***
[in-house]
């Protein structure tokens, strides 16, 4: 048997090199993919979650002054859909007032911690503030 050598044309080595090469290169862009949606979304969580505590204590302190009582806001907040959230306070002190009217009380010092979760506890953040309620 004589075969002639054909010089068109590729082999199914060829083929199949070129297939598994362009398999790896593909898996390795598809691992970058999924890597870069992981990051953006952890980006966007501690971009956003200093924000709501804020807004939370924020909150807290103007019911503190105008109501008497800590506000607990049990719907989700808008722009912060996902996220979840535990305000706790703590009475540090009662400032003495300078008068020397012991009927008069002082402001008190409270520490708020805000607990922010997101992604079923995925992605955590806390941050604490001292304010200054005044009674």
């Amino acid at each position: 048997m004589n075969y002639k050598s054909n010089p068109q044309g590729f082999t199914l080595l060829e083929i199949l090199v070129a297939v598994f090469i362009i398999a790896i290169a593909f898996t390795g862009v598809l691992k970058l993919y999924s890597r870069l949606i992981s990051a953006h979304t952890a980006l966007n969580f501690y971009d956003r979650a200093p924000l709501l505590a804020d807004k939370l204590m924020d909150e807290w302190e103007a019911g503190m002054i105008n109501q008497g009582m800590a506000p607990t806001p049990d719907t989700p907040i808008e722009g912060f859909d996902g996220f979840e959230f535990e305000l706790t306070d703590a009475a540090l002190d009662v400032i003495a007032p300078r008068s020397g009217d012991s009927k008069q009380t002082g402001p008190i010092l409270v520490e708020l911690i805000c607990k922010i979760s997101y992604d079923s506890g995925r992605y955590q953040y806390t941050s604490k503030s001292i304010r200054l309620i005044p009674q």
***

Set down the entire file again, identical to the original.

[in-house]
């Protein structure tokens, strides 16, 4: 048997090199993919979650002054859909007032911690503030 050598044309080595090469290169862009949606979304969580505590204590302190009582806001907040959230306070002190009217009380010092979760506890953040309620 004589075969002639054909010089068109590729082999199914060829083929199949070129297939598994362009398999790896593909898996390795598809691992970058999924890597870069992981990051953006952890980006966007501690971009956003200093924000709501804020807004939370924020909150807290103007019911503190105008109501008497800590506000607990049990719907989700808008722009912060996902996220979840535990305000706790703590009475540090009662400032003495300078008068020397012991009927008069002082402001008190409270520490708020805000607990922010997101992604079923995925992605955590806390941050604490001292304010200054005044009674």
């Amino acid at each position: 048997m004589n075969y002639k050598s054909n010089p068109q044309g590729f082999t199914l080595l060829e083929i199949l090199v070129a297939v598994f090469i362009i398999a790896i290169a593909f898996t390795g862009v598809l691992k970058l993919y999924s890597r870069l949606i992981s990051a953006h979304t952890a980006l966007n969580f501690y971009d956003r979650a200093p924000l709501l505590a804020d807004k939370l204590m924020d909150e807290w302190e103007a019911g503190m002054i105008n109501q008497g009582m800590a506000p607990t806001p049990d719907t989700p907040i808008e722009g912060f859909d996902g996220f979840e959230f535990e305000l706790t306070d703590a009475a540090l002190d009662v400032i003495a007032p300078r008068s020397g009217d012991s009927k008069q009380t002082g402001p008190i010092l409270v520490e708020l911690i805000c607990k922010i979760s997101y992604d079923s506890g995925r992605y955590q953040y806390t941050s604490k503030s001292i304010r200054l309620i005044p009674q």